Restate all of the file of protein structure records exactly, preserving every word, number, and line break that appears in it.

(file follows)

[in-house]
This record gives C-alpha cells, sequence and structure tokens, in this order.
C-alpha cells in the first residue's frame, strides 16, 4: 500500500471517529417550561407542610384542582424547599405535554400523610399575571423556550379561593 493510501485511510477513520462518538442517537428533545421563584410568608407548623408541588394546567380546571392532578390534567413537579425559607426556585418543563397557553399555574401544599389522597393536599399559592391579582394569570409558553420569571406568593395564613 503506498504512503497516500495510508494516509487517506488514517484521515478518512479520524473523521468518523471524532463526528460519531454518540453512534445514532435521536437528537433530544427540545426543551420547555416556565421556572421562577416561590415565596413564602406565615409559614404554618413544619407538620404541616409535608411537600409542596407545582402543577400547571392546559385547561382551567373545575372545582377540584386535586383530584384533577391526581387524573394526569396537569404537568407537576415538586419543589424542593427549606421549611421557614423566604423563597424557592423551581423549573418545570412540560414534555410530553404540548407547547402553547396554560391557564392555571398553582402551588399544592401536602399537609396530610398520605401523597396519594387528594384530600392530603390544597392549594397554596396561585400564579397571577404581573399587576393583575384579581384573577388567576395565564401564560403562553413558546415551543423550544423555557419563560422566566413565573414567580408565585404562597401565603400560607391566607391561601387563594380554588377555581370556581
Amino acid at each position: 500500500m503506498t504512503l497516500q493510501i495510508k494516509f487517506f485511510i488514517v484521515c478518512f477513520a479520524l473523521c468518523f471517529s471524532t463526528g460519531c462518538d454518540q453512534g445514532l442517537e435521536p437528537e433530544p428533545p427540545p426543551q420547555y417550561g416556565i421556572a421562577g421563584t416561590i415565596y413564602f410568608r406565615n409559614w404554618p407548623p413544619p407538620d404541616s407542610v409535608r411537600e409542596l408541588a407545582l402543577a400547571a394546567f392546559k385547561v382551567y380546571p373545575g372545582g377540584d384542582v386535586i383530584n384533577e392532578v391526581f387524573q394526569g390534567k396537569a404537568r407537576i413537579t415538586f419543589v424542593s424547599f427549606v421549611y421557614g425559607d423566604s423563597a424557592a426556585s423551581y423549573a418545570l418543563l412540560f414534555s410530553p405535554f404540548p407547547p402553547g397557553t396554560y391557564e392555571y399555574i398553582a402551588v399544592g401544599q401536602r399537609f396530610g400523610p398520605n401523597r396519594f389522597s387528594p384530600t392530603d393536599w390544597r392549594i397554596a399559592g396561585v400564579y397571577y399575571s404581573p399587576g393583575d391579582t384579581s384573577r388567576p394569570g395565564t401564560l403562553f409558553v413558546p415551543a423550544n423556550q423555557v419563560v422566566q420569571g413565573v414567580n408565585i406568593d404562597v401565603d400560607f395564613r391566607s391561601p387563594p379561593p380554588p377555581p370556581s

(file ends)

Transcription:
[in-house]
This record gives C-alpha cells, sequence and structure tokens, in this order.
C-alpha cells in the first residue's frame, strides 16, 4: 500500500471517529417550561407542610384542582424547599405535554400523610399575571423556550379561593 493510501485511510477513520462518538442517537428533545421563584410568608407548623408541588394546567380546571392532578390534567413537579425559607426556585418543563397557553399555574401544599389522597393536599399559592391579582394569570409558553420569571406568593395564613 503506498504512503497516500495510508494516509487517506488514517484521515478518512479520524473523521468518523471524532463526528460519531454518540453512534445514532435521536437528537433530544427540545426543551420547555416556565421556572421562577416561590415565596413564602406565615409559614404554618413544619407538620404541616409535608411537600409542596407545582402543577400547571392546559385547561382551567373545575372545582377540584386535586383530584384533577391526581387524573394526569396537569404537568407537576415538586419543589424542593427549606421549611421557614423566604423563597424557592423551581423549573418545570412540560414534555410530553404540548407547547402553547396554560391557564392555571398553582402551588399544592401536602399537609396530610398520605401523597396519594387528594384530600392530603390544597392549594397554596396561585400564579397571577404581573399587576393583575384579581384573577388567576395565564401564560403562553413558546415551543423550544423555557419563560422566566413565573414567580408565585404562597401565603400560607391566607391561601387563594380554588377555581370556581
Amino acid at each position: 500500500m503506498t504512503l497516500q493510501i495510508k494516509f487517506f485511510i488514517v484521515c478518512f477513520a479520524l473523521c468518523f471517529s471524532t463526528g460519531c462518538d454518540q453512534g445514532l442517537e435521536p437528537e433530544p428533545p427540545p426543551q420547555y417550561g416556565i421556572a421562577g421563584t416561590i415565596y413564602f410568608r406565615n409559614w404554618p407548623p413544619p407538620d404541616s407542610v409535608r411537600e409542596l408541588a407545582l402543577a400547571a394546567f392546559k385547561v382551567y380546571p373545575g372545582g377540584d384542582v386535586i383530584n384533577e392532578v391526581f387524573q394526569g390534567k396537569a404537568r407537576i413537579t415538586f419543589v424542593s424547599f427549606v421549611y421557614g425559607d423566604s423563597a424557592a426556585s423551581y423549573a418545570l418543563l412540560f414534555s410530553p405535554f404540548p407547547p402553547g397557553t396554560y391557564e392555571y399555574i398553582a402551588v399544592g401544599q401536602r399537609f396530610g400523610p398520605n401523597r396519594f389522597s387528594p384530600t392530603d393536599w390544597r392549594i397554596a399559592g396561585v400564579y397571577y399575571s404581573p399587576g393583575d391579582t384579581s384573577r388567576p394569570g395565564t401564560l403562553f409558553v413558546p415551543a423550544n423556550q423555557v419563560v422566566q420569571g413565573v414567580n408565585i406568593d404562597v401565603d400560607f395564613r391566607s391561601p387563594p379561593p380554588p377555581p370556581s